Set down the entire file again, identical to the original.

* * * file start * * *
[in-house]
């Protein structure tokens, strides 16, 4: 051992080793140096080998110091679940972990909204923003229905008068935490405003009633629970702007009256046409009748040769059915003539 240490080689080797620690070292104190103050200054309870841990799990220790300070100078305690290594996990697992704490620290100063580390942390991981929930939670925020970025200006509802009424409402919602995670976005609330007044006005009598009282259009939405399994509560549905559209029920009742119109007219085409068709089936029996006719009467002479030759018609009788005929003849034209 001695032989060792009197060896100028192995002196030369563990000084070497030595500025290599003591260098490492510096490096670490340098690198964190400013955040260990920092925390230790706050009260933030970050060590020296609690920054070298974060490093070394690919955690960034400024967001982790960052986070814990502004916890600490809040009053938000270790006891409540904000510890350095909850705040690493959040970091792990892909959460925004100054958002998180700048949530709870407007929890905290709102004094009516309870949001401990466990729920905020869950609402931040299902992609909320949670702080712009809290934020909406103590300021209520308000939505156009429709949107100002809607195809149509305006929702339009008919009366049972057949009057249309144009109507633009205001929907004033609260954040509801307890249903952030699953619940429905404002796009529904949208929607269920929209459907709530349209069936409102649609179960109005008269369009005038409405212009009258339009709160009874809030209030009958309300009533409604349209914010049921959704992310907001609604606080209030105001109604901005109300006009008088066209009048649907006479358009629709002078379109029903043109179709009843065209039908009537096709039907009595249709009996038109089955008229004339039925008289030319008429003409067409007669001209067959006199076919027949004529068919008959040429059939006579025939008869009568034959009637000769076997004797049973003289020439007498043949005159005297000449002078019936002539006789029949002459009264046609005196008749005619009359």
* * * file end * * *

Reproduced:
[in-house]
């Protein structure tokens, strides 16, 4: 051992080793140096080998110091679940972990909204923003229905008068935490405003009633629970702007009256046409009748040769059915003539 240490080689080797620690070292104190103050200054309870841990799990220790300070100078305690290594996990697992704490620290100063580390942390991981929930939670925020970025200006509802009424409402919602995670976005609330007044006005009598009282259009939405399994509560549905559209029920009742119109007219085409068709089936029996006719009467002479030759018609009788005929003849034209 001695032989060792009197060896100028192995002196030369563990000084070497030595500025290599003591260098490492510096490096670490340098690198964190400013955040260990920092925390230790706050009260933030970050060590020296609690920054070298974060490093070394690919955690960034400024967001982790960052986070814990502004916890600490809040009053938000270790006891409540904000510890350095909850705040690493959040970091792990892909959460925004100054958002998180700048949530709870407007929890905290709102004094009516309870949001401990466990729920905020869950609402931040299902992609909320949670702080712009809290934020909406103590300021209520308000939505156009429709949107100002809607195809149509305006929702339009008919009366049972057949009057249309144009109507633009205001929907004033609260954040509801307890249903952030699953619940429905404002796009529904949208929607269920929209459907709530349209069936409102649609179960109005008269369009005038409405212009009258339009709160009874809030209030009958309300009533409604349209914010049921959704992310907001609604606080209030105001109604901005109300006009008088066209009048649907006479358009629709002078379109029903043109179709009843065209039908009537096709039907009595249709009996038109089955008229004339039925008289030319008429003409067409007669001209067959006199076919027949004529068919008959040429059939006579025939008869009568034959009637000769076997004797049973003289020439007498043949005159005297000449002078019936002539006789029949002459009264046609005196008749005619009359």